Matthew tells of a quake and its aftershock in chapters 27 and 28 that occurred during the Passover when Jesus was sacrificed and reborn. The first quake occurred when Jesus breathed His last breath (verses 50-54). The thick curtain in the Temple was torn revealing the empty Holy of Holies and tombs around Jerusalem were opened. The timing convinced the centurion and soldiers that Jesus was the Son of God. The aftershock was provided by an angel who rolled the sealing stone out of the way, so the women could not find the body.  

There is a movie/documentary called the Crucifixion Quake. I saw three strands in this movie. The main strand was a geologist trying to find evidence of the earthquake talked about by Matthew, he did. He used fieldwork, lab work, and some impressive studying of ancient text to confirm that the quake actually happened. Strand two was a priest and several scientists that supported the Bible and the Christian beliefs of this quake and other events of that day. Strand three had a New Age pundit and several “New Testament experts” that did not believe Matthew’s account or spun the story to neutralize Jesus and that day. Okay, I did a lot of fast-forwarding because strand three was giving me a headache. I may try watching it again and doing a better review, but.   

In my study I used this link for the word seismos. σεισμός | 

Luke records a specific earthquake that set Paul and Silas free from chains and helped to get the jailor and his family saved. Philippi is far removed from the Levant but is no stranger to fault lines, earthquakes, and volcanoes.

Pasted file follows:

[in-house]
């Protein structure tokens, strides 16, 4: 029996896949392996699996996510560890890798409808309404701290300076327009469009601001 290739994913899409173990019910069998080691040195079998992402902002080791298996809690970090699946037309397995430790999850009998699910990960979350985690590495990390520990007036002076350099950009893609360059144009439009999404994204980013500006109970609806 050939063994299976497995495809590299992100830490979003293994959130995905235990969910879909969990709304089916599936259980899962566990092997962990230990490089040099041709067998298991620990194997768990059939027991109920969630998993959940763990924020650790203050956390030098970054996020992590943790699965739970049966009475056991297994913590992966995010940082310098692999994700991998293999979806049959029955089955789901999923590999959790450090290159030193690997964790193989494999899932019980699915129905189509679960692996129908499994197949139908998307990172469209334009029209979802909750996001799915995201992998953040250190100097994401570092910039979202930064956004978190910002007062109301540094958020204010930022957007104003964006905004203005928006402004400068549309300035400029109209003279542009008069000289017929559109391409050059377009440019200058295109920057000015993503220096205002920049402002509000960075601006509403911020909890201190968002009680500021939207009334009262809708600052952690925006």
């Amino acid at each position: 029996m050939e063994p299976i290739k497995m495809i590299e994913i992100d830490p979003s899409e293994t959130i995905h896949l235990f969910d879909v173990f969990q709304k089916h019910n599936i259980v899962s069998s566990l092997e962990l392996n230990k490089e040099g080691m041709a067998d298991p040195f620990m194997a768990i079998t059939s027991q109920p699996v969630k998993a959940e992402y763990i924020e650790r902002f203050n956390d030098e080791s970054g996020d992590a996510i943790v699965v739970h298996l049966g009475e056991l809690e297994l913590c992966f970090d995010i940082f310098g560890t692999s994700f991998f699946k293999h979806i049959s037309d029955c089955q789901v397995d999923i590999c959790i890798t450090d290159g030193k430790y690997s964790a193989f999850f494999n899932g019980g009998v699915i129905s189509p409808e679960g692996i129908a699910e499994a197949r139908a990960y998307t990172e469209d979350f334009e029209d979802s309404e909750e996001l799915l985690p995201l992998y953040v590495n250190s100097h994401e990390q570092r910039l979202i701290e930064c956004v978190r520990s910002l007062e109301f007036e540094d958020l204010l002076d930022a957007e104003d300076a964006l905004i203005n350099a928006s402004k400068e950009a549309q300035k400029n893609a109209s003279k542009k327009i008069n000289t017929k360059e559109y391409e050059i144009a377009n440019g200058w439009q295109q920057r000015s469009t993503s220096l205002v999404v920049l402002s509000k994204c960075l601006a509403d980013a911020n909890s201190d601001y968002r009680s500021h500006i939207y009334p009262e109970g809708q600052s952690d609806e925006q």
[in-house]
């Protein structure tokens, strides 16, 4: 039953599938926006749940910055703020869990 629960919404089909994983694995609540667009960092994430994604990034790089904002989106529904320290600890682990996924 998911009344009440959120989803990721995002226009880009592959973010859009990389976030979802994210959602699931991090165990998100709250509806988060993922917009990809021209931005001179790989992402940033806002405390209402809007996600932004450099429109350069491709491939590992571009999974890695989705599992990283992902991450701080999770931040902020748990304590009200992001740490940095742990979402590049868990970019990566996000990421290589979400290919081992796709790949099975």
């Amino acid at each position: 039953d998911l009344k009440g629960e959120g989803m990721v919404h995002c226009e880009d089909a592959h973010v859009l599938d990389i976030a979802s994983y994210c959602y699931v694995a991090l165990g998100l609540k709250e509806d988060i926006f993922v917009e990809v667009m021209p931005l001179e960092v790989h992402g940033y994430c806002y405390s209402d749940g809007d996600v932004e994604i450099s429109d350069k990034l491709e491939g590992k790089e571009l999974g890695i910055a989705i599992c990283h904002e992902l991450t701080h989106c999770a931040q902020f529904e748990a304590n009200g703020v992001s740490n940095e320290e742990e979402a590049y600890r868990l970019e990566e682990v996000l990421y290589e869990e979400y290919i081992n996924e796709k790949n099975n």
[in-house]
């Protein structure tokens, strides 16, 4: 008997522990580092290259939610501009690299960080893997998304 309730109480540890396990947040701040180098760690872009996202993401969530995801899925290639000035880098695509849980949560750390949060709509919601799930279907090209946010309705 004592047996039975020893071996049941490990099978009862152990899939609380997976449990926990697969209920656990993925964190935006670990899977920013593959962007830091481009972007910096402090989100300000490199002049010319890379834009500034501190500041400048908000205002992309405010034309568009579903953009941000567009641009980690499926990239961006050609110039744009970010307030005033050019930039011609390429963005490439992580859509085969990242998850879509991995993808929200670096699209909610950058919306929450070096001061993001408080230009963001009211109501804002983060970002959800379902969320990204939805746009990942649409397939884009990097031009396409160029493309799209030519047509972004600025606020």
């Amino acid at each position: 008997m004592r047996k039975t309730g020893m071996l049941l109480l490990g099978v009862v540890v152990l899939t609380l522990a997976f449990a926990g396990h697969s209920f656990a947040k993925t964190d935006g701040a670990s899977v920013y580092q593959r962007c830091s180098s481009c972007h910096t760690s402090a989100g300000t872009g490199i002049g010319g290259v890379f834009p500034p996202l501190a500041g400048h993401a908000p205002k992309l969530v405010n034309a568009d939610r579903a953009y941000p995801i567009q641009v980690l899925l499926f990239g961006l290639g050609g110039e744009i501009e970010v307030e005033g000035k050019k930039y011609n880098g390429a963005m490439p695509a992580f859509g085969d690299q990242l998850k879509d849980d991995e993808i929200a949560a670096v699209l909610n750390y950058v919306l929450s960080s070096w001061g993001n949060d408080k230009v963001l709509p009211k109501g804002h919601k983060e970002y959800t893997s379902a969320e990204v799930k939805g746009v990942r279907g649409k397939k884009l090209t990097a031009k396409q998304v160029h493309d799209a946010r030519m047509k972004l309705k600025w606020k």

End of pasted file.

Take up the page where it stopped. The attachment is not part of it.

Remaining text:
Metaphors, Prophecy, and Quakes 

Many writers talk about earthquakes in the Bible. Jerusalem and the Land are the epicenter of these really and predicted quakes. There are several references to the hills and mountains melting like wax. Of course our modern minds go to lava. But active volcanoes near the Holy Land are few, so may I suggest that a landslide or rockslide could be described like that. 

  • Debroah-Judges 5: 4+5 
  • Micah 1:4 
  • Nahum 1:5  
  • Jesus – Matthew 24:7, Mark 13, and Luke 21 
  • David – Psalm 68:8 this echoes Deborah, Psalm 18:7, 2 Samuel 22:8 
  • Moses – Psalm 97: 5 (I think he wrote this psalm) 
  • Asaph and the sons of Korah – Psalm 77:18, 75: 3, 46: 3  
  • Isaiah14:16 (a reference to Satan); 29:6; 5:25; 24:18,19; 42:15; 45:8 
  • Zechariah 14:4,5 
  • Ezekiel 38:19 
  • John – Revelations 16:18,19; chapters 6, 8, and 11 also reference earthquakes 

Seismos is a Greek word that references more than earthquakes. What other events does it talk about? 

Many of the earthquakes mentioned by the prophets talk about a great earthquake that will happen on the “Day” of His return. This may not be all of the references to earthquakes in the Bible, but it should get you started in your studies. 

2 thoughts on “Earthquakes in the Bible 

Leave a Reply

Fill in your details below or click an icon to log in: Logo

You are commenting using your account. Log Out /  Change )

Twitter picture

You are commenting using your Twitter account. Log Out /  Change )

Facebook photo

You are commenting using your Facebook account. Log Out /  Change )

Connecting to %s

This site uses Akismet to reduce spam. Learn how your comment data is processed.